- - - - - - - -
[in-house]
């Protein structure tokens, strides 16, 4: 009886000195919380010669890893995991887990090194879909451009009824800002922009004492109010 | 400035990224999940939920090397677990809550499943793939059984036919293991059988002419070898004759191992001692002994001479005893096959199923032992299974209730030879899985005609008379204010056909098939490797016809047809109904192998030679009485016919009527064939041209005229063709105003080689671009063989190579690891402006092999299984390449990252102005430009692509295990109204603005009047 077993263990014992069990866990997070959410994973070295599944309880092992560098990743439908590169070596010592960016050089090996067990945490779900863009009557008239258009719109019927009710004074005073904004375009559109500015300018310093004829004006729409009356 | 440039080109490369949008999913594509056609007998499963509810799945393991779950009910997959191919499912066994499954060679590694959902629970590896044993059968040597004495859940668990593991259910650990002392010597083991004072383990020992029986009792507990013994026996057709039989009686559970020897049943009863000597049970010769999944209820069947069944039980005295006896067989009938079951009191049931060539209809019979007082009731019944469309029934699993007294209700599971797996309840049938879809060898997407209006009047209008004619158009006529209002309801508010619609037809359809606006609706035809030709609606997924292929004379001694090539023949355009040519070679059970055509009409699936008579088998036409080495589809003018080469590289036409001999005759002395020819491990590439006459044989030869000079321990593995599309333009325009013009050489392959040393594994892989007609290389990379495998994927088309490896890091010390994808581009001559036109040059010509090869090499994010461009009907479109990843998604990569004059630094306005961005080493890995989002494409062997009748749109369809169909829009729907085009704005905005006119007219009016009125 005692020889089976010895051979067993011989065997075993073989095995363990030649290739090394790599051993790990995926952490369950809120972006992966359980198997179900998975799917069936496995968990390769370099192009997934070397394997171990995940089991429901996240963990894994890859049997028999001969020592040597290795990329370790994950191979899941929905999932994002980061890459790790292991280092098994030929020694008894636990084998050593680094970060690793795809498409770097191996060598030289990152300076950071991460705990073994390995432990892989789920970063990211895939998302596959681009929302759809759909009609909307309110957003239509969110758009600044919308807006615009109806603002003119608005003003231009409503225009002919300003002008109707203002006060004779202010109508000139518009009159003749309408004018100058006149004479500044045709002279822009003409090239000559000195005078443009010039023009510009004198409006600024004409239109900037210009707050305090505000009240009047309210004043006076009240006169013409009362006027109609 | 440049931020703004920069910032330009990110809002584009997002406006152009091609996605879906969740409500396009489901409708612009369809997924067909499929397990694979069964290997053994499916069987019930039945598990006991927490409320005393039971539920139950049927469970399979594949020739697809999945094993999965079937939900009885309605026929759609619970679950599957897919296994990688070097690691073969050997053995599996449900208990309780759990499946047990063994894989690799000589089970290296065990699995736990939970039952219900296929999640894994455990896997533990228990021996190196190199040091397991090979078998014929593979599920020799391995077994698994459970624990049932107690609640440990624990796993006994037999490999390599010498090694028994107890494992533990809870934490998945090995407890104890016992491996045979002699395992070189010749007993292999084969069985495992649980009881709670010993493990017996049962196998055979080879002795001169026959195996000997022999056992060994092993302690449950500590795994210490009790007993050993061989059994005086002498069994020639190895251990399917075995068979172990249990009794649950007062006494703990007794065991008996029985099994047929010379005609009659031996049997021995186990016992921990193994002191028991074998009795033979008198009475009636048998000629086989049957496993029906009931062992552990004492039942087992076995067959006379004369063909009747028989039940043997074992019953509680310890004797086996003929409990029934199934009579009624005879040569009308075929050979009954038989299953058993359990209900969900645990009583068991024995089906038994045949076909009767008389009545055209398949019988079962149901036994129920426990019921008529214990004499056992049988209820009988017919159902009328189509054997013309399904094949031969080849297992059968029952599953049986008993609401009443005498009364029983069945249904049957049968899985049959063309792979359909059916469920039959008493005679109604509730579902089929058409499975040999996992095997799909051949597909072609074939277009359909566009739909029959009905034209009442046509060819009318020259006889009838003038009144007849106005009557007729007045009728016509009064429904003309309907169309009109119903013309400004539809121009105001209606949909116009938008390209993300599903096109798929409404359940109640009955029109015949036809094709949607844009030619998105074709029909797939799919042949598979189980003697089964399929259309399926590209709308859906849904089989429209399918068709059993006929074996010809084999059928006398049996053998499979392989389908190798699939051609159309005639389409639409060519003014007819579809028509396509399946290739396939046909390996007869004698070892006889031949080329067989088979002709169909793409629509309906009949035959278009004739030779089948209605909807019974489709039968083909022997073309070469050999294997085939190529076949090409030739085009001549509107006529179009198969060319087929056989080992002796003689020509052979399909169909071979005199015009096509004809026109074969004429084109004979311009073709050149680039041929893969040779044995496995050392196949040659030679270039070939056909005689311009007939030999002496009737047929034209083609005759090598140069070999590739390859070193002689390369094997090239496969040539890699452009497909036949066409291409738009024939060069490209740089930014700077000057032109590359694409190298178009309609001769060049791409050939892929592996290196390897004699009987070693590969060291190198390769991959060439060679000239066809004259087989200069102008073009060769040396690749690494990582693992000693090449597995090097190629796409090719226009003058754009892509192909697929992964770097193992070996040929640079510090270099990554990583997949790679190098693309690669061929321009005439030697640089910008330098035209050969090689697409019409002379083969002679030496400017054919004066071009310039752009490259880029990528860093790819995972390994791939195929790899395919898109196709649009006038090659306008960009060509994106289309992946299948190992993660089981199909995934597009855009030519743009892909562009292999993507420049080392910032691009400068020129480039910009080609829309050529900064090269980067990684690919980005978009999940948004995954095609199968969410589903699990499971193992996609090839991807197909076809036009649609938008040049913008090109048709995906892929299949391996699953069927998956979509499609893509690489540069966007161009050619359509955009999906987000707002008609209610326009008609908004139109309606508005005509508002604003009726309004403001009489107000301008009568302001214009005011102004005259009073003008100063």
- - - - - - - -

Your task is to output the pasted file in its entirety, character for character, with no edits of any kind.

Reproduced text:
[in-house]
């Protein structure tokens, strides 16, 4: 009886000195919380010669890893995991887990090194879909451009009824800002922009004492109010 | 400035990224999940939920090397677990809550499943793939059984036919293991059988002419070898004759191992001692002994001479005893096959199923032992299974209730030879899985005609008379204010056909098939490797016809047809109904192998030679009485016919009527064939041209005229063709105003080689671009063989190579690891402006092999299984390449990252102005430009692509295990109204603005009047 077993263990014992069990866990997070959410994973070295599944309880092992560098990743439908590169070596010592960016050089090996067990945490779900863009009557008239258009719109019927009710004074005073904004375009559109500015300018310093004829004006729409009356 | 440039080109490369949008999913594509056609007998499963509810799945393991779950009910997959191919499912066994499954060679590694959902629970590896044993059968040597004495859940668990593991259910650990002392010597083991004072383990020992029986009792507990013994026996057709039989009686559970020897049943009863000597049970010769999944209820069947069944039980005295006896067989009938079951009191049931060539209809019979007082009731019944469309029934699993007294209700599971797996309840049938879809060898997407209006009047209008004619158009006529209002309801508010619609037809359809606006609706035809030709609606997924292929004379001694090539023949355009040519070679059970055509009409699936008579088998036409080495589809003018080469590289036409001999005759002395020819491990590439006459044989030869000079321990593995599309333009325009013009050489392959040393594994892989007609290389990379495998994927088309490896890091010390994808581009001559036109040059010509090869090499994010461009009907479109990843998604990569004059630094306005961005080493890995989002494409062997009748749109369809169909829009729907085009704005905005006119007219009016009125 005692020889089976010895051979067993011989065997075993073989095995363990030649290739090394790599051993790990995926952490369950809120972006992966359980198997179900998975799917069936496995968990390769370099192009997934070397394997171990995940089991429901996240963990894994890859049997028999001969020592040597290795990329370790994950191979899941929905999932994002980061890459790790292991280092098994030929020694008894636990084998050593680094970060690793795809498409770097191996060598030289990152300076950071991460705990073994390995432990892989789920970063990211895939998302596959681009929302759809759909009609909307309110957003239509969110758009600044919308807006615009109806603002003119608005003003231009409503225009002919300003002008109707203002006060004779202010109508000139518009009159003749309408004018100058006149004479500044045709002279822009003409090239000559000195005078443009010039023009510009004198409006600024004409239109900037210009707050305090505000009240009047309210004043006076009240006169013409009362006027109609 | 440049931020703004920069910032330009990110809002584009997002406006152009091609996605879906969740409500396009489901409708612009369809997924067909499929397990694979069964290997053994499916069987019930039945598990006991927490409320005393039971539920139950049927469970399979594949020739697809999945094993999965079937939900009885309605026929759609619970679950599957897919296994990688070097690691073969050997053995599996449900208990309780759990499946047990063994894989690799000589089970290296065990699995736990939970039952219900296929999640894994455990896997533990228990021996190196190199040091397991090979078998014929593979599920020799391995077994698994459970624990049932107690609640440990624990796993006994037999490999390599010498090694028994107890494992533990809870934490998945090995407890104890016992491996045979002699395992070189010749007993292999084969069985495992649980009881709670010993493990017996049962196998055979080879002795001169026959195996000997022999056992060994092993302690449950500590795994210490009790007993050993061989059994005086002498069994020639190895251990399917075995068979172990249990009794649950007062006494703990007794065991008996029985099994047929010379005609009659031996049997021995186990016992921990193994002191028991074998009795033979008198009475009636048998000629086989049957496993029906009931062992552990004492039942087992076995067959006379004369063909009747028989039940043997074992019953509680310890004797086996003929409990029934199934009579009624005879040569009308075929050979009954038989299953058993359990209900969900645990009583068991024995089906038994045949076909009767008389009545055209398949019988079962149901036994129920426990019921008529214990004499056992049988209820009988017919159902009328189509054997013309399904094949031969080849297992059968029952599953049986008993609401009443005498009364029983069945249904049957049968899985049959063309792979359909059916469920039959008493005679109604509730579902089929058409499975040999996992095997799909051949597909072609074939277009359909566009739909029959009905034209009442046509060819009318020259006889009838003038009144007849106005009557007729007045009728016509009064429904003309309907169309009109119903013309400004539809121009105001209606949909116009938008390209993300599903096109798929409404359940109640009955029109015949036809094709949607844009030619998105074709029909797939799919042949598979189980003697089964399929259309399926590209709308859906849904089989429209399918068709059993006929074996010809084999059928006398049996053998499979392989389908190798699939051609159309005639389409639409060519003014007819579809028509396509399946290739396939046909390996007869004698070892006889031949080329067989088979002709169909793409629509309906009949035959278009004739030779089948209605909807019974489709039968083909022997073309070469050999294997085939190529076949090409030739085009001549509107006529179009198969060319087929056989080992002796003689020509052979399909169909071979005199015009096509004809026109074969004429084109004979311009073709050149680039041929893969040779044995496995050392196949040659030679270039070939056909005689311009007939030999002496009737047929034209083609005759090598140069070999590739390859070193002689390369094997090239496969040539890699452009497909036949066409291409738009024939060069490209740089930014700077000057032109590359694409190298178009309609001769060049791409050939892929592996290196390897004699009987070693590969060291190198390769991959060439060679000239066809004259087989200069102008073009060769040396690749690494990582693992000693090449597995090097190629796409090719226009003058754009892509192909697929992964770097193992070996040929640079510090270099990554990583997949790679190098693309690669061929321009005439030697640089910008330098035209050969090689697409019409002379083969002679030496400017054919004066071009310039752009490259880029990528860093790819995972390994791939195929790899395919898109196709649009006038090659306008960009060509994106289309992946299948190992993660089981199909995934597009855009030519743009892909562009292999993507420049080392910032691009400068020129480039910009080609829309050529900064090269980067990684690919980005978009999940948004995954095609199968969410589903699990499971193992996609090839991807197909076809036009649609938008040049913008090109048709995906892929299949391996699953069927998956979509499609893509690489540069966007161009050619359509955009999906987000707002008609209610326009008609908004139109309606508005005509508002604003009726309004403001009489107000301008009568302001214009005011102004005259009073003008100063």